If Senator Mike Duffy's interviews late last week were intended to put to rest the controversy over his residency as a senator, he missed the mark. He not only failed to change the channel on this item, he turned up the volume. We're more confused, and have more questions, than ever.
After weeks of dodging the media over questions about his primary residence and whether he's entitled to expense claims for his Ottawa home as a secondary residence, Duffy surprised everyone late last week by granting interviews to two television networks. He wouldn't talk to The Guardian when approached, however, saying he was too busy, nevertheless he said in the two broadcast interviews that he wanted to pay back the money he has claimed for the Ottawa home to put the matter behind him and let everyone move on. "The Senate rules on housing allowances aren't clear and the forms are confusing," he said in a statement late Friday. "I filled out the Senate forms in good faith and believed I was in compliance with the rules. Now it turns out I may have been mistaken. Rather than let this issue drag on, my wife and I have decided that the allowance associated with my house in Ottawa will be repaid."
But what remains in question is Duffy's status as a senator representing this province. Duffy maintains he is a resident of P.E.I. "I'm an Island resident and I'm entitled to be a senator," he told the CBC. "I've met all of those requirements. The question is really one of accounting."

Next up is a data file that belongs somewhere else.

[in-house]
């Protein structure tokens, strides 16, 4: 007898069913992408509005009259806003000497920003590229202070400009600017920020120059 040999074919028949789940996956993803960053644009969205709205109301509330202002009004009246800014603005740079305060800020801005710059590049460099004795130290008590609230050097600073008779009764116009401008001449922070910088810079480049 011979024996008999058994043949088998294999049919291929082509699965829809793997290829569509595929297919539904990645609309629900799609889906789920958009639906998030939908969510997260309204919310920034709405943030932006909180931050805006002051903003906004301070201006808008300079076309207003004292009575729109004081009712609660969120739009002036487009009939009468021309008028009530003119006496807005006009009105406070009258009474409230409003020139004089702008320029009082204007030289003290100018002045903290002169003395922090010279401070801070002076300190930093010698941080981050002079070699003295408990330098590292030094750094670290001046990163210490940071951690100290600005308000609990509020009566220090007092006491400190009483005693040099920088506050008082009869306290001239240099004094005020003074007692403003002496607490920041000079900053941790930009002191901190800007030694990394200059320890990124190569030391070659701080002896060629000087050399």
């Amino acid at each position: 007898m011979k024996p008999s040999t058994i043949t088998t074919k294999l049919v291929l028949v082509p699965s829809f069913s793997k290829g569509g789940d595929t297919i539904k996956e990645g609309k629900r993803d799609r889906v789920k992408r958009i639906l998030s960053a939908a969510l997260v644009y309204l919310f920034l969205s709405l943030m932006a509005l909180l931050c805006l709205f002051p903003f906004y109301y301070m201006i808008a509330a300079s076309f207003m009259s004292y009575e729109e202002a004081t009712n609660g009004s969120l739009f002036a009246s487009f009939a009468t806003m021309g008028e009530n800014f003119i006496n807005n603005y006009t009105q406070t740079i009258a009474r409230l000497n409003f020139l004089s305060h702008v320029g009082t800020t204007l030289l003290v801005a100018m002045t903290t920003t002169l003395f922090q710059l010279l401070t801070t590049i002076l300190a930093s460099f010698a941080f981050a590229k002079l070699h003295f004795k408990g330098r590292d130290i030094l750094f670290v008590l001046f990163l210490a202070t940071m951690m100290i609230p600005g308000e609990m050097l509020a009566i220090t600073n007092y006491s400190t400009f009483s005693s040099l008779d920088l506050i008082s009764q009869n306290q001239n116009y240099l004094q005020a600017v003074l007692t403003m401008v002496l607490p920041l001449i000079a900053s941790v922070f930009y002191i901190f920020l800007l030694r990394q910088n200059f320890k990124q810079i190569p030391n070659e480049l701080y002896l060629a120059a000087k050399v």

That may be how he sees it, but the Senate is seeking legal advice on how to deal with the issue of his residency in P.E.I. and the matter has been raised again in both the Senate and the House of Commons. Clearly Duffy's latest explanations haven't quelled interest in this story at all.
All senators sign a yearly declaration saying their primary residence is in the province they represent. Duffy has claimed a cottage he owns in Cavendish as his primary residence, yet Island government tax records identify Duffy and his wife as non-resident owners of the cottage. Neighbours and local residents of Cavendish told The Guardian they rarely, if ever, see the senator in the area, although Duffy explained to reporters he rents a place in Charlottetown during the winter.
Taxpayers should feel somewhat satisfied that the senator intends to pay back money he mistakenly claimed, but this isn't just about the money. It's about whether he's eligible to represent Prince Edward Island in the Senate. His willingness to repay money claimed for his Ottawa home suggests he now acknowledges it as his primary residence. If that's the case, then what's the status of his Island residency and does it comply with requirements outlined in the Constitution? It will be interesting to hear what the Senate committee that's seeking legal advice on this question will have to say.
The committee's finding is relevant particularly for this province because Senator Catherine Callbeck is due to retire next year. If there are issues about Senate appointments that need to be resolved, let's get them settled now before a replacement is appointed.